Another pumpkin recipe today…tis the season! Remember when Lyndsay shared her Mocha Ice Cream with Chocolate Covered Almonds back in July and I didn’t have an ice cream maker? Well, my birthday wish came true…I got one! So I’ll be busy churning out yummy homemade ice cream now. And of course I needed to try a fall ice cream recipe. I love the pumpkin-gingersnap combination, and edible bowls are so fun, so I thought I’d try to turn those cookie crumbs into an ice cream bowl. It worked…and it’s delicious and goes wonderfully with this ice cream!
If you don’t want to use gingersnap bowls, another idea would be to crush some gingersnap cookies and add them right to the ice cream. It’s an amazing combination so you must somehow pair them together! And of course, some salted caramel sauce drizzled on top is always a must for me.
Pumpkin Ice Cream
Makes about 1 quart
1 1/2 cups whole milk
1 cup heavy cream
1/3 cup plus 2 tablespoons granulated sugar
¼ teaspoon ground ginger
½ teaspoon ground cinnamon
1 cinnamon stick
1/8 teaspoon ground nutmeg
1/4 teaspoon kosher salt
5 large egg yolks
1/4 cup packed brown sugar
1/2 teaspoon vanilla extract
3/4 cup canned pumpkin puree – 100% pure
1. Make an ice bath by putting some ice and a little water in a large bowl and nest a smaller metal bowl (one that will hold at least 2 quarts) inside it. Set a mesh strainer over the top.
2. In a medium saucepan mix the milk, cream, granulated sugar, ginger, ground cinnamon, cinnamon stick, nutmeg, and salt.
3. Warm the mixture until hot and the edges begin to bubble and foam.
4. Whisk the egg yolks in a separate bowl and gradually whisk in about half of the warm spiced milk mixture, stirring constantly.
5. Scrape the warmed yolks back in to the saucepan and cook over low heat, stirring constantly and scraping the bottom with a heatproof spatula, until the mixture thickens and coats the spatula. If using an instant-read thermometer, it should read between 160º-170ºF.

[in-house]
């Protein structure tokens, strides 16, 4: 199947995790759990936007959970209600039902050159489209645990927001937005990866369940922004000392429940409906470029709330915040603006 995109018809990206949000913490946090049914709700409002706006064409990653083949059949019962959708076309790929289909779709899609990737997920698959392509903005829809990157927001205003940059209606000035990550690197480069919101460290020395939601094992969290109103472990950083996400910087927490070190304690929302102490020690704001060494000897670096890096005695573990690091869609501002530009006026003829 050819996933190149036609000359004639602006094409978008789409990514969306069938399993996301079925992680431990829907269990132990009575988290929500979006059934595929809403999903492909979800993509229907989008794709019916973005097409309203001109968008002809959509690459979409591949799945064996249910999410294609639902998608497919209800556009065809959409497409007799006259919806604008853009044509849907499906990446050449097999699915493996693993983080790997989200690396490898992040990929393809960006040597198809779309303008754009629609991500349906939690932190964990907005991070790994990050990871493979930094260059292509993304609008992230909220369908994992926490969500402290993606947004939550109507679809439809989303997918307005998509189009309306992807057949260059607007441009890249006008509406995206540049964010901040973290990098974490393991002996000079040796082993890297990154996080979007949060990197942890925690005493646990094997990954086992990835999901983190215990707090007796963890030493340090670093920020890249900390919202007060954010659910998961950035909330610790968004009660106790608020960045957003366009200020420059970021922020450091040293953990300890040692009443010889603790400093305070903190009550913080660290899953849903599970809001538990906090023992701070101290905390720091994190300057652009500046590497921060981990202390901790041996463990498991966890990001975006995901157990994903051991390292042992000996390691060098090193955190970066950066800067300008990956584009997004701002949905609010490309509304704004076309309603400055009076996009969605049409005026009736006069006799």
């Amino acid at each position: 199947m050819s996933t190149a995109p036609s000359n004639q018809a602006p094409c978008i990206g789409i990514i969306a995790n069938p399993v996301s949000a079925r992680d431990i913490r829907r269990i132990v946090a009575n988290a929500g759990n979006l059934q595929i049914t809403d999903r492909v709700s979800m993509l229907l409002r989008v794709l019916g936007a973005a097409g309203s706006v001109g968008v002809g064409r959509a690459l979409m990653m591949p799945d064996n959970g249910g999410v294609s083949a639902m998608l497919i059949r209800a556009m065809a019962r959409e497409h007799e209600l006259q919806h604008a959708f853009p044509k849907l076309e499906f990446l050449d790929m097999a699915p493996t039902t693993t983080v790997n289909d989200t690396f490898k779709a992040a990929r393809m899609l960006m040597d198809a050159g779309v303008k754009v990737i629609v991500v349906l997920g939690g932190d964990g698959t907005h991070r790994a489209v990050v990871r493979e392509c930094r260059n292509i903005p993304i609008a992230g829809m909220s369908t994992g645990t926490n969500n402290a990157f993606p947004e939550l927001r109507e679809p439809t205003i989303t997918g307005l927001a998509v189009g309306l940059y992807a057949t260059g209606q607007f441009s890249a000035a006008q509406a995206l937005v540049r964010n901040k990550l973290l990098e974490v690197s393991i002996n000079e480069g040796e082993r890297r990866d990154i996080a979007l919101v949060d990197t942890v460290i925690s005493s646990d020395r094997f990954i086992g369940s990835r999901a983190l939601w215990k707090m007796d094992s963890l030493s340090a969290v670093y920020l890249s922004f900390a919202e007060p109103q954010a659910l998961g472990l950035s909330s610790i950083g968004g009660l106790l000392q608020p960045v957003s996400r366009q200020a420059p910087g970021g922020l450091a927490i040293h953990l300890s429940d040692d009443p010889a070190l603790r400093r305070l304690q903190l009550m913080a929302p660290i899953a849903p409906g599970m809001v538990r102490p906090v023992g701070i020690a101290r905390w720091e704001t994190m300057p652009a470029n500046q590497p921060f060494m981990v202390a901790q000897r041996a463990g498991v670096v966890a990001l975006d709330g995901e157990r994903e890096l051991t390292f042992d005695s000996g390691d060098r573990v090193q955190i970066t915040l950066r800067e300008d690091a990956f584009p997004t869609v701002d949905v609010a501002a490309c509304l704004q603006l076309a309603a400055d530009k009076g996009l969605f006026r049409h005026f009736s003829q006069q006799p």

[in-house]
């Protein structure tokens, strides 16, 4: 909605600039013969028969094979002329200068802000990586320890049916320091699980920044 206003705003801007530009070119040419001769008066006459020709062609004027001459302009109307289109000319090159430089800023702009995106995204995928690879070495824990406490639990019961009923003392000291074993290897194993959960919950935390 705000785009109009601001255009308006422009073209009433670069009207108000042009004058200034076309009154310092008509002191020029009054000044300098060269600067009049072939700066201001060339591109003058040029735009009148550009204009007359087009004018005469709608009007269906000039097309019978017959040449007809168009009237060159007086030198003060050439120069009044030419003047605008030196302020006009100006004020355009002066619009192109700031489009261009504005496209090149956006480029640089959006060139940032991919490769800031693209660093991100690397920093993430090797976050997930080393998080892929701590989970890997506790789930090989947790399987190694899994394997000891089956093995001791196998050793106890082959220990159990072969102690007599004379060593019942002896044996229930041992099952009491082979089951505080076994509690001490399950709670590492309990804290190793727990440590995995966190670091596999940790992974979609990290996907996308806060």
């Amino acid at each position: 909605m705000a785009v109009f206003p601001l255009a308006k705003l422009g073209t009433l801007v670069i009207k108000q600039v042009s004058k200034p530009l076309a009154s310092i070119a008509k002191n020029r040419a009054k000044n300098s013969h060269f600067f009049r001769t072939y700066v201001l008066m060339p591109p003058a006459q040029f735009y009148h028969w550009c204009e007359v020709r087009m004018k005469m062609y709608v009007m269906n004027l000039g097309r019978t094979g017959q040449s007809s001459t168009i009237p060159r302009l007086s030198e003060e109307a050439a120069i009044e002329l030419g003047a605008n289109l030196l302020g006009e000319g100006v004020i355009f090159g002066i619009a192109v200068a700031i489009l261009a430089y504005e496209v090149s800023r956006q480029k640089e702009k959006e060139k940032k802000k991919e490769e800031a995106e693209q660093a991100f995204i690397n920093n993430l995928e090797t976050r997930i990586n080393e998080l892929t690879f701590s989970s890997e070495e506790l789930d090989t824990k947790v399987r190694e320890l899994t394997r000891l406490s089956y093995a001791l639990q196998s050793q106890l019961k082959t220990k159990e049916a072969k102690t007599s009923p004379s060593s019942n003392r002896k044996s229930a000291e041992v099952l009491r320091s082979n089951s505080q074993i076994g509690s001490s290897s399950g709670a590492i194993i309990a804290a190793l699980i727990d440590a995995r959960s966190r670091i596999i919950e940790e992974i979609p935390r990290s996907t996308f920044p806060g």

6. Immediately pour the mixture through the strainer into the bowl nested in the ice bath. Mix in the brown sugar, then stir until cool, then chill thoroughly, preferably overnight.
7. Whisk in the vanilla and pumpkin puree. Press the mixture through a fine-mesh strainer, (pumpkin can be slightly grainy and straining the custard is a good idea to help smooth it out), then freeze in your ice cream maker according to the manufacturer’s instructions.
Gingersnap Cookie Bowls
1 ½ cups gingersnap cookie crumbs
6 tablespoons butter, melted
2 tbsp sugar
Combine the cookie crumbs, melted butter and sugar in a small bowl and mix until all the crumbs are moistened. Press crumbs into bottom and up the sides of small greased bowls or a greased cupcake/muffin pan (I used small glass bowls). Refrigerate (or briefly freeze) bowls until very firm. If they freeze and are too hard, they may crack while trying to remove them. You want the cookie crumb mixture to be very firm, but not frozen. Slide a thin knife along the side of the cookie bowls to loosen, then carefully remove from bowl or pan. After removing the cookie bowls, keep frozen or refrigerated until ready to use.
Ice Cream slightly adapted from David Lebovitz
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Enjoy this weekend! Manda
Some more great fall recipes to try: Roasted Sweet Potato and Coconut Curry | Pumpkin Cheesecake Pie | Pumpkin Whoopie Pies w/ Maple Cream Cheese Filling